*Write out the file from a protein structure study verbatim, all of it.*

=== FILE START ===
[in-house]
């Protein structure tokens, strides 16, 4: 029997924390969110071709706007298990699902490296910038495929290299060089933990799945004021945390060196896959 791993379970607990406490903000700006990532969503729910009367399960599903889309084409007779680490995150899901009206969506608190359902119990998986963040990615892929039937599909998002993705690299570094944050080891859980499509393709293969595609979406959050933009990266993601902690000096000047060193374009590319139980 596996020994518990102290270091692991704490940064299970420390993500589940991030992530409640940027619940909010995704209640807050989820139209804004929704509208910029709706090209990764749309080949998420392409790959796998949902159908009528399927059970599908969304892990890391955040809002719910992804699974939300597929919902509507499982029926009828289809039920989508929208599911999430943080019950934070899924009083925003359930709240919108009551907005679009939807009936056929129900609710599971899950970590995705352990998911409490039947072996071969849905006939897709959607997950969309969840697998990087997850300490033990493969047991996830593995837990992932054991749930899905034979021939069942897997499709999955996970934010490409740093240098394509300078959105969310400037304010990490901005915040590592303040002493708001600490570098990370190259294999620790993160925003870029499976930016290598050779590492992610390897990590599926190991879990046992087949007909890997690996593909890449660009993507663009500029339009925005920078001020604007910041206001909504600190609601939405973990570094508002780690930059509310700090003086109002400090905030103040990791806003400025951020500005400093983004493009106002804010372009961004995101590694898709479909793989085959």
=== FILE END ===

[in-house]
């Protein structure tokens, strides 16, 4: 029997924390969110071709706007298990699902490296910038495929290299060089933990799945004021945390060196896959 791993379970607990406490903000700006990532969503729910009367399960599903889309084409007779680490995150899901009206969506608190359902119990998986963040990615892929039937599909998002993705690299570094944050080891859980499509393709293969595609979406959050933009990266993601902690000096000047060193374009590319139980 596996020994518990102290270091692991704490940064299970420390993500589940991030992530409640940027619940909010995704209640807050989820139209804004929704509208910029709706090209990764749309080949998420392409790959796998949902159908009528399927059970599908969304892990890391955040809002719910992804699974939300597929919902509507499982029926009828289809039920989508929208599911999430943080019950934070899924009083925003359930709240919108009551907005679009939807009936056929129900609710599971899950970590995705352990998911409490039947072996071969849905006939897709959607997950969309969840697998990087997850300490033990493969047991996830593995837990992932054991749930899905034979021939069942897997499709999955996970934010490409740093240098394509300078959105969310400037304010990490901005915040590592303040002493708001600490570098990370190259294999620790993160925003870029499976930016290598050779590492992610390897990590599926190991879990046992087949007909890997690996593909890449660009993507663009500029339009925005920078001020604007910041206001909504600190609601939405973990570094508002780690930059509310700090003086109002400090905030103040990791806003400025951020500005400093983004493009106002804010372009961004995101590694898709479909793989085959």